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Sausages, pizzas, pasta, ice cream, cookies and chocolate, this seems to be the ideal menu for the picky eater who refuses to eat any other type of food. In the face of these behaviors, lunches and dinners become an ordeal and parents no longer know what to do. Why do some children behave this way? How to act and above all, what not to do if we have a fickle child with food?
Between 2 and 5 years it is normal for children to be fussy with food, refuse to eat mainly fruits, vegetables or fish and basically lean pasta, dairy or certain meat products. We explain why this happens and what we can do in these situations, in many cases really stressful for the whole family. Some reasons that explain the capricious behavior of some children regarding food are:
1. High sensitivity to certain flavors and textures. There are children who are extremely sensitive to the flavors, especially the bitterness of vegetables, and textures of some of the foods that we present to them. Recent research indicates that the rejection of bitter tastes responds to biological mechanisms, while sweet tastes are easier for children to accept. Fortunately the sense of taste evolves with age
2. Boredom with food. Some children get bored eating and meals go on forever. Many of them know that in the end the dish they don't want will probably end up being eaten by mom or dad and he can get up from the table and go play.
3. Self-assertive attitude. One way of telling us that when it comes to eating they are the ones who decide what, how and when.
4. Fear of new foods. The vast majority of children are neophobic, that is, children who are afraid of new foods and refuse to eat anything that they have not tried before or that has certain colors, such as the greens of vegetables.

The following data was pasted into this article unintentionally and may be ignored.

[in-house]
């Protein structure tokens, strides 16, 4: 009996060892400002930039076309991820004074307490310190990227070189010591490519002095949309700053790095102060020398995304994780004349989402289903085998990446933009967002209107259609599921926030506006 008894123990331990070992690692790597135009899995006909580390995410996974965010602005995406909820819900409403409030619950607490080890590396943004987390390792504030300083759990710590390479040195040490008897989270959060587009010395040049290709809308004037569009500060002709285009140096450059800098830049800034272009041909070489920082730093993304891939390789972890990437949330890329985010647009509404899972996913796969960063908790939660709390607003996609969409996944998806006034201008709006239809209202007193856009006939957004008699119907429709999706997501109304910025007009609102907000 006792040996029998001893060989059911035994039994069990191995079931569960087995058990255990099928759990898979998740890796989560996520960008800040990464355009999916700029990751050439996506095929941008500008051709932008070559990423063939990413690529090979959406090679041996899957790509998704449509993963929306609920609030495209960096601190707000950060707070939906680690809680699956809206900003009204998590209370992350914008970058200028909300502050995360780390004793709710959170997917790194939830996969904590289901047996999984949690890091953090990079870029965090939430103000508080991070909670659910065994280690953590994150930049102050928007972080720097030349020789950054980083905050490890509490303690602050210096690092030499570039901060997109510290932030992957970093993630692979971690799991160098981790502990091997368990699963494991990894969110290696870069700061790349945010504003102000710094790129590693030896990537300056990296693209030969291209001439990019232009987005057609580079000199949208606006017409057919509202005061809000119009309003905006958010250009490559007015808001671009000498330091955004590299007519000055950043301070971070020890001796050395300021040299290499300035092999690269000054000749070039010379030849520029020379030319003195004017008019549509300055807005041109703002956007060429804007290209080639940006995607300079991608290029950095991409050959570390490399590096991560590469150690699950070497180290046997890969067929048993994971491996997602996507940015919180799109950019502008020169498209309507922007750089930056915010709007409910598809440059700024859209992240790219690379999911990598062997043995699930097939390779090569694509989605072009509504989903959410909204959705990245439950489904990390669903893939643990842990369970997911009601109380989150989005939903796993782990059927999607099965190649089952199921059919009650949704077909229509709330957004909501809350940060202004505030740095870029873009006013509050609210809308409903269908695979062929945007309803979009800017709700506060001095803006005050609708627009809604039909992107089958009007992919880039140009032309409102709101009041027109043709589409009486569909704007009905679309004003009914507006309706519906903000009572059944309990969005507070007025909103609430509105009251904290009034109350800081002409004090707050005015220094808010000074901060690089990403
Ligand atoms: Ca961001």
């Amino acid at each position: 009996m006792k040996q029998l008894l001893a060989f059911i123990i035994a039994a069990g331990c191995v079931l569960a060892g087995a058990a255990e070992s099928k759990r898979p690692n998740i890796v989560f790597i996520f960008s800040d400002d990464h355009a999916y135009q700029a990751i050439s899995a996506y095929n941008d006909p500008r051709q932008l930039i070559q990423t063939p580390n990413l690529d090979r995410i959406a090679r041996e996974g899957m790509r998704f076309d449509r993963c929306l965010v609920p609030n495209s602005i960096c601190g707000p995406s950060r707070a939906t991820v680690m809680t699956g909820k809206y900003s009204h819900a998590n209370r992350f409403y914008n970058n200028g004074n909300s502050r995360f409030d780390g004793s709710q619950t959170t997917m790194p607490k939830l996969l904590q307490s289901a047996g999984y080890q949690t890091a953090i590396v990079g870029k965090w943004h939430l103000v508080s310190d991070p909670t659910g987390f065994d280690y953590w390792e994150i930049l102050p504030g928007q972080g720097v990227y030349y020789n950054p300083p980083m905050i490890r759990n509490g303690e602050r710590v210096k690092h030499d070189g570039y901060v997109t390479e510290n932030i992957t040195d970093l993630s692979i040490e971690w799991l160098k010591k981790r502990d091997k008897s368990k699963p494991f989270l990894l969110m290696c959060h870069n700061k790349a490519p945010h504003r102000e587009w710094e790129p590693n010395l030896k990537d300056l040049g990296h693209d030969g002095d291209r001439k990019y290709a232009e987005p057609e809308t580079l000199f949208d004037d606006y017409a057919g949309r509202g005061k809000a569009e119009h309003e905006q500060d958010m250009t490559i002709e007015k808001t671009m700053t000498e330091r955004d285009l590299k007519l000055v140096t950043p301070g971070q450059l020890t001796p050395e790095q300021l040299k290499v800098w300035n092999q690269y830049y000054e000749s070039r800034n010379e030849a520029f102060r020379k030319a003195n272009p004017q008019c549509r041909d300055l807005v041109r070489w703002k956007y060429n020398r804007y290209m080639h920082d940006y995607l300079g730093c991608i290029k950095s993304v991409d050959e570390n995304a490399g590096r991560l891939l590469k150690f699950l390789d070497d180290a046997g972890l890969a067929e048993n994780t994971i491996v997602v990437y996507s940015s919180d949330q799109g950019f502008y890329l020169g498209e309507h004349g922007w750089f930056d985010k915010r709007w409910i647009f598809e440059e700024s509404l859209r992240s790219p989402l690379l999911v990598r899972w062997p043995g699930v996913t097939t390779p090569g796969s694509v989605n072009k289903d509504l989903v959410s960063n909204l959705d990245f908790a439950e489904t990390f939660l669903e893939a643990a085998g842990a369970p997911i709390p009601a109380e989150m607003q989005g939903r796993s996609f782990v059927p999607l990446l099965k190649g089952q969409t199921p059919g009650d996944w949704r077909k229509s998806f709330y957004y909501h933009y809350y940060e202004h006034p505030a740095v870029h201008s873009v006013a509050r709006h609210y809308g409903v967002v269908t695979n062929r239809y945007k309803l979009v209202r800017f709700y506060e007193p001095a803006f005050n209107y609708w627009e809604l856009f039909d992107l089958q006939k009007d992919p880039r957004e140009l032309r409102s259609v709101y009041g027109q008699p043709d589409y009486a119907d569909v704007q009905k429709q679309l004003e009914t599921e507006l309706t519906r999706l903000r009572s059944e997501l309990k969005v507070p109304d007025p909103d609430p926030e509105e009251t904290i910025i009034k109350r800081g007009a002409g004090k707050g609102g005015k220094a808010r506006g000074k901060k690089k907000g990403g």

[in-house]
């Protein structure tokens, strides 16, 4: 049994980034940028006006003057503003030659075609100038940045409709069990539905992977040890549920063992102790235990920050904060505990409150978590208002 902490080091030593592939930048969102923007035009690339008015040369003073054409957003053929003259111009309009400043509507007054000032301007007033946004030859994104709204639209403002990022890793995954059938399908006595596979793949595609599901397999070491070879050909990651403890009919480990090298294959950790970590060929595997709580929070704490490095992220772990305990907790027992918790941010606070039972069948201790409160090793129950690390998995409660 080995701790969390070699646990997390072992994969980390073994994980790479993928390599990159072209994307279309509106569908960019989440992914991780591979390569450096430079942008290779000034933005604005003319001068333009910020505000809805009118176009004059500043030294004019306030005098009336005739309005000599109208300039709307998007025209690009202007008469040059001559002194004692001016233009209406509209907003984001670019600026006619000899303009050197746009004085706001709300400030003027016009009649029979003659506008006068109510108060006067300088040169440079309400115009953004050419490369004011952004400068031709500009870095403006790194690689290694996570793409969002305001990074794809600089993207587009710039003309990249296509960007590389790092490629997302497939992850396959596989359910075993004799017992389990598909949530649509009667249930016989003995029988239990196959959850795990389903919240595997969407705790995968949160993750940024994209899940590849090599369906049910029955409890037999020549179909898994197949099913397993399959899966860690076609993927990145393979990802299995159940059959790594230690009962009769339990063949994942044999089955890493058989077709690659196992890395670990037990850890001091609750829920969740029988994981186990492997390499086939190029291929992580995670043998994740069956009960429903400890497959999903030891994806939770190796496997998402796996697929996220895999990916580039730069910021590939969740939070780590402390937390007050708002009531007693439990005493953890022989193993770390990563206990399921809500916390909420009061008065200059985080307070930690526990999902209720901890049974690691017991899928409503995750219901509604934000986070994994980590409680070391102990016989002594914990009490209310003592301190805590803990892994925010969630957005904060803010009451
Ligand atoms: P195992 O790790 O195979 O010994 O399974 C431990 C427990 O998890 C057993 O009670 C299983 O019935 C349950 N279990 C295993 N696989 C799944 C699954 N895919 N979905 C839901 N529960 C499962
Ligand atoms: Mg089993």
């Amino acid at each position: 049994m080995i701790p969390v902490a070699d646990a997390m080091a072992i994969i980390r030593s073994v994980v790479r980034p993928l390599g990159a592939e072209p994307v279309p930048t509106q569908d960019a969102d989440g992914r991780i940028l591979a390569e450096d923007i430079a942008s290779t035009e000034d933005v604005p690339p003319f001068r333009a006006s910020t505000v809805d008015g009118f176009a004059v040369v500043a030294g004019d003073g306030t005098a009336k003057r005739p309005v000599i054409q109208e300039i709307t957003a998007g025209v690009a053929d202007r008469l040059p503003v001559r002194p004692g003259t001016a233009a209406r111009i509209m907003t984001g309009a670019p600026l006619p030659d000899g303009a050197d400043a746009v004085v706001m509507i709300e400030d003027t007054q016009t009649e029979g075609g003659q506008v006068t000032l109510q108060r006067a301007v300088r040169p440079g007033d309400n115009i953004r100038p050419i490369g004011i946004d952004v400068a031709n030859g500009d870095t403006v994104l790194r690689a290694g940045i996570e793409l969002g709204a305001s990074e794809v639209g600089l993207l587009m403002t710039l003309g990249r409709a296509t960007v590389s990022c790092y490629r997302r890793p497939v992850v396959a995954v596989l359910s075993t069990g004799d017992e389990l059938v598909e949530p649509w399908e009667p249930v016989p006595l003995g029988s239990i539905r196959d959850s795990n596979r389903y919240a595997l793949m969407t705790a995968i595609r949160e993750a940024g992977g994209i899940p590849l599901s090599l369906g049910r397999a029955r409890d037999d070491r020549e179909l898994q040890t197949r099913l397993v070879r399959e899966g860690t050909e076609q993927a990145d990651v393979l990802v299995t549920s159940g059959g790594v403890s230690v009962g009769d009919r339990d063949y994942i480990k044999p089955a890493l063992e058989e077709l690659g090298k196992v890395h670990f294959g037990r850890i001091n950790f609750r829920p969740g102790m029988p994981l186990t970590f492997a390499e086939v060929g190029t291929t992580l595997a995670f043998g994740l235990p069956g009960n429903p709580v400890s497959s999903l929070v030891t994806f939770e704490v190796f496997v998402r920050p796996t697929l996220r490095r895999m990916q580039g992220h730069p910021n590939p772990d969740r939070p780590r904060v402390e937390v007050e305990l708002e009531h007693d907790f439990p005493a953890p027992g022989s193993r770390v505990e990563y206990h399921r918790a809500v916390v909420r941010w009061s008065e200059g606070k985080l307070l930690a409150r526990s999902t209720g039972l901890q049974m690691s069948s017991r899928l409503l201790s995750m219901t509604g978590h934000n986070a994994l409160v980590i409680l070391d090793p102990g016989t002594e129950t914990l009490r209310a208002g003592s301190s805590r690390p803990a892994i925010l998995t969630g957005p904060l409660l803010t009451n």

5. Way to get our attention. The capricious behavior with food can also respond to a form of manipulation, a way of attracting our attention.
To eat well, and everything, you learn in the same way that you learn to read, write or ride a bike. As such learning requires time, perseverance and a lot of patience. Some children find it easier than others, some begin to eat everything without problems while others become prim from the first moment in which we introduce the ground food into their diet.
1. Involve children in shopping. Let your child accompany you shopping and put the fruits and vegetables in the bag, look at them, touch them and smell them.
2. Allow him to come into the kitchen and help you prepare meals. There is nothing children love more than going into the kitchen and helping us cook.
3. Promote healthy eating habits. Both lunch and dinner offers a variety of fruit, vegetables and fish. Avoid ready meals and industrial pastries.
4. Avoid distractions at meals: Turn off the TV, remove tablets, smartphones or any other type of toy, book or notebook.
5. Make meals a pleasant moment. Lunch or dinner time should be a relaxing time where family conversations flow.
6. Avoid arguing over food. If your child refuses to eat, avoid arguing with him, scolding him or punishing him.
7. Offer options. For example, in the dessert it allows you to choose between 2 or 3 types of fruit.
8. Reduce quantities. It is not necessary that you eat a whole plate of lentils, with which you eat a couple of tablespoons the first time you taste them, you have to congratulate you.
9. Avoid punishing or rewarding with some food. When we reward children with a certain dessert or punish them without it, we are sending the message that it is a precious food and that others are worthless. With this message in mind, it is normal that he then only lean towards chocolate or ice cream desserts and reject fruits.
10. Patience and perseverance. We all change our food preferences as we grow and learn, patience and perseverance are decisive in any learning process.
Some of these guidelines can help us overcome this phase, although two determining factors must be taken into account, such as the child's temperament and the way in which we deal with our child's whims. Both are key in the duration of this behavior and in the establishment of new eating habits.
You can read more articles similar to Picky eater kids, in the Infant Nutrition On-Site category.